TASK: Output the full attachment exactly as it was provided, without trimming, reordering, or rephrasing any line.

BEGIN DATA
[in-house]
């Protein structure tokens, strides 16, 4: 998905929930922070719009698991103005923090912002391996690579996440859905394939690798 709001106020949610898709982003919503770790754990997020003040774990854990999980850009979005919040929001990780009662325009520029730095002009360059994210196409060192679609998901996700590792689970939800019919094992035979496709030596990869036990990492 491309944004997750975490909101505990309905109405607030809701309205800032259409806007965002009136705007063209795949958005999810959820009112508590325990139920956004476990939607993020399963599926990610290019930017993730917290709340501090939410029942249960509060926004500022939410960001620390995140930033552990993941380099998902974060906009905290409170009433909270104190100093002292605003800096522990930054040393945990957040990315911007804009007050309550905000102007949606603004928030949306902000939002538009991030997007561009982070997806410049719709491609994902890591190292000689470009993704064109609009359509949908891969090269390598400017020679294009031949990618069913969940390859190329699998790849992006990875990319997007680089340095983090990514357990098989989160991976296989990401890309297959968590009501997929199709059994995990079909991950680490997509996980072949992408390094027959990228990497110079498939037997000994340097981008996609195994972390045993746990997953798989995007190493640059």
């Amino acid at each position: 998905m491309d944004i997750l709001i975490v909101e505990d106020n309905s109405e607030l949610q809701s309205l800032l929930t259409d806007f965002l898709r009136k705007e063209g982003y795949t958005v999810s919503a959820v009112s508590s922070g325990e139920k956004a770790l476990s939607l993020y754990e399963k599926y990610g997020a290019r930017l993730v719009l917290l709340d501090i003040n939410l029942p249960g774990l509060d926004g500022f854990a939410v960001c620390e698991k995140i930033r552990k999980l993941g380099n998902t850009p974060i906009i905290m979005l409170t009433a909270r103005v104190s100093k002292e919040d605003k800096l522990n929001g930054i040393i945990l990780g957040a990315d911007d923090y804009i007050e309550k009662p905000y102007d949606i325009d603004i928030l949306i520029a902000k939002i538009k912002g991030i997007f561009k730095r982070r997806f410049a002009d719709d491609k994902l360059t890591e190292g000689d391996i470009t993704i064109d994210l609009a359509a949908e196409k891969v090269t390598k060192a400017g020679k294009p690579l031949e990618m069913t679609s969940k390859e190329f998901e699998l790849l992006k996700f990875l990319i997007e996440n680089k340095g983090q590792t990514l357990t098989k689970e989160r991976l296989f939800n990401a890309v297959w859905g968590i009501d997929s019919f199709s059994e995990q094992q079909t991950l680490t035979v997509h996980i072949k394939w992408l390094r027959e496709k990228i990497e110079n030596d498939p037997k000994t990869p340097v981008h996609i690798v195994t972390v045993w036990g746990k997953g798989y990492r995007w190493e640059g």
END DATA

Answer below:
[in-house]
């Protein structure tokens, strides 16, 4: 998905929930922070719009698991103005923090912002391996690579996440859905394939690798 709001106020949610898709982003919503770790754990997020003040774990854990999980850009979005919040929001990780009662325009520029730095002009360059994210196409060192679609998901996700590792689970939800019919094992035979496709030596990869036990990492 491309944004997750975490909101505990309905109405607030809701309205800032259409806007965002009136705007063209795949958005999810959820009112508590325990139920956004476990939607993020399963599926990610290019930017993730917290709340501090939410029942249960509060926004500022939410960001620390995140930033552990993941380099998902974060906009905290409170009433909270104190100093002292605003800096522990930054040393945990957040990315911007804009007050309550905000102007949606603004928030949306902000939002538009991030997007561009982070997806410049719709491609994902890591190292000689470009993704064109609009359509949908891969090269390598400017020679294009031949990618069913969940390859190329699998790849992006990875990319997007680089340095983090990514357990098989989160991976296989990401890309297959968590009501997929199709059994995990079909991950680490997509996980072949992408390094027959990228990497110079498939037997000994340097981008996609195994972390045993746990997953798989995007190493640059």
């Amino acid at each position: 998905m491309d944004i997750l709001i975490v909101e505990d106020n309905s109405e607030l949610q809701s309205l800032l929930t259409d806007f965002l898709r009136k705007e063209g982003y795949t958005v999810s919503a959820v009112s508590s922070g325990e139920k956004a770790l476990s939607l993020y754990e399963k599926y990610g997020a290019r930017l993730v719009l917290l709340d501090i003040n939410l029942p249960g774990l509060d926004g500022f854990a939410v960001c620390e698991k995140i930033r552990k999980l993941g380099n998902t850009p974060i906009i905290m979005l409170t009433a909270r103005v104190s100093k002292e919040d605003k800096l522990n929001g930054i040393i945990l990780g957040a990315d911007d923090y804009i007050e309550k009662p905000y102007d949606i325009d603004i928030l949306i520029a902000k939002i538009k912002g991030i997007f561009k730095r982070r997806f410049a002009d719709d491609k994902l360059t890591e190292g000689d391996i470009t993704i064109d994210l609009a359509a949908e196409k891969v090269t390598k060192a400017g020679k294009p690579l031949e990618m069913t679609s969940k390859e190329f998901e699998l790849l992006k996700f990875l990319i997007e996440n680089k340095g983090q590792t990514l357990t098989k689970e989160r991976l296989f939800n990401a890309v297959w859905g968590i009501d997929s019919f199709s059994e995990q094992q079909t991950l680490t035979v997509h996980i072949k394939w992408l390094r027959e496709k990228i990497e110079n030596d498939p037997k000994t990869p340097v981008h996609i690798v195994t972390v045993w036990g746990k997953g798989y990492r995007w190493e640059g």